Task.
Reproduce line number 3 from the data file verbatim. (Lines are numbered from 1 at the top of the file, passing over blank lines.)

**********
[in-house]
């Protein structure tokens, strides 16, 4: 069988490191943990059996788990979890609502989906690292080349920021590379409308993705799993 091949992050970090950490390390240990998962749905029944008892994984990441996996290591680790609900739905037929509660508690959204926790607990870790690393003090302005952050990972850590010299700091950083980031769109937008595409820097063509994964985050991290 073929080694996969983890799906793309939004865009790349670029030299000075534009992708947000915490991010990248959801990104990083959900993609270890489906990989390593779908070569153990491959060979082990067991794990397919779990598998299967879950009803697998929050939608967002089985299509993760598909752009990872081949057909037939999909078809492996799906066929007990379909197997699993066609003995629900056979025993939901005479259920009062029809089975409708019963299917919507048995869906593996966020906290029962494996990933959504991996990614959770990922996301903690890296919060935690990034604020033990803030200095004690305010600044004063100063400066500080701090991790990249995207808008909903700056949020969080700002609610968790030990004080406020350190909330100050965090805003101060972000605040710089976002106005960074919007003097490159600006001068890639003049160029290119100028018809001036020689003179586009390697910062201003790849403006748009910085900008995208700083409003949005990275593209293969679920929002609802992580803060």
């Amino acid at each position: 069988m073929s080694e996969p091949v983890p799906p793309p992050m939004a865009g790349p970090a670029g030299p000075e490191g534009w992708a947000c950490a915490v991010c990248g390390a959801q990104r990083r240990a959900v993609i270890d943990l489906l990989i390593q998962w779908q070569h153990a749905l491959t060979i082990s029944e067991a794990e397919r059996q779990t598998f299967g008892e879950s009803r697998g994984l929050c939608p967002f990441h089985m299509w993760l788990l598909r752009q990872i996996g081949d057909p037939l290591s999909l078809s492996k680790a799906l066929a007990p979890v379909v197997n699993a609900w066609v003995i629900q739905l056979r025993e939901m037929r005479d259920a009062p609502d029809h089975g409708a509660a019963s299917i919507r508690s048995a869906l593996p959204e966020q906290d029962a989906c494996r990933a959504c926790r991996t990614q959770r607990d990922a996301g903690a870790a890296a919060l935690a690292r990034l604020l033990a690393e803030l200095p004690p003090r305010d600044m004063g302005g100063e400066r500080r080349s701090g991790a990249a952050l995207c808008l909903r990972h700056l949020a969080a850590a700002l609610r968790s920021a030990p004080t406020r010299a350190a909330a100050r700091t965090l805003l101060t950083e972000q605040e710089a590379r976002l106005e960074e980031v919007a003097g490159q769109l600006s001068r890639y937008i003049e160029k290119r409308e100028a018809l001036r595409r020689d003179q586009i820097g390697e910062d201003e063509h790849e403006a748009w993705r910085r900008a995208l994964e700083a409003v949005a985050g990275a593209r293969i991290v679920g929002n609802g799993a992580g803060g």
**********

């Amino acid at each position: 069988m073929s080694e996969p091949v983890p799906p793309p992050m939004a865009g790349p970090a670029g030299p000075e490191g534009w992708a947000c950490a915490v991010c990248g390390a959801q990104r990083r240990a959900v993609i270890d943990l489906l990989i390593q998962w779908q070569h153990a749905l491959t060979i082990s029944e067991a794990e397919r059996q779990t598998f299967g008892e879950s009803r697998g994984l929050c939608p967002f990441h089985m299509w993760l788990l598909r752009q990872i996996g081949d057909p037939l290591s999909l078809s492996k680790a799906l066929a007990p979890v379909v197997n699993a609900w066609v003995i629900q739905l056979r025993e939901m037929r005479d259920a009062p609502d029809h089975g409708a509660a019963s299917i919507r508690s048995a869906l593996p959204e966020q906290d029962a989906c494996r990933a959504c926790r991996t990614q959770r607990d990922a996301g903690a870790a890296a919060l935690a690292r990034l604020l033990a690393e803030l200095p004690p003090r305010d600044m004063g302005g100063e400066r500080r080349s701090g991790a990249a952050l995207c808008l909903r990972h700056l949020a969080a850590a700002l609610r968790s920021a030990p004080t406020r010299a350190a909330a100050r700091t965090l805003l101060t950083e972000q605040e710089a590379r976002l106005e960074e980031v919007a003097g490159q769109l600006s001068r890639y937008i003049e160029k290119r409308e100028a018809l001036r595409r020689d003179q586009i820097g390697e910062d201003e063509h790849e403006a748009w993705r910085r900008a995208l994964e700083a409003v949005a985050g990275a593209r293969i991290v679920g929002n609802g799993a992580g803060g």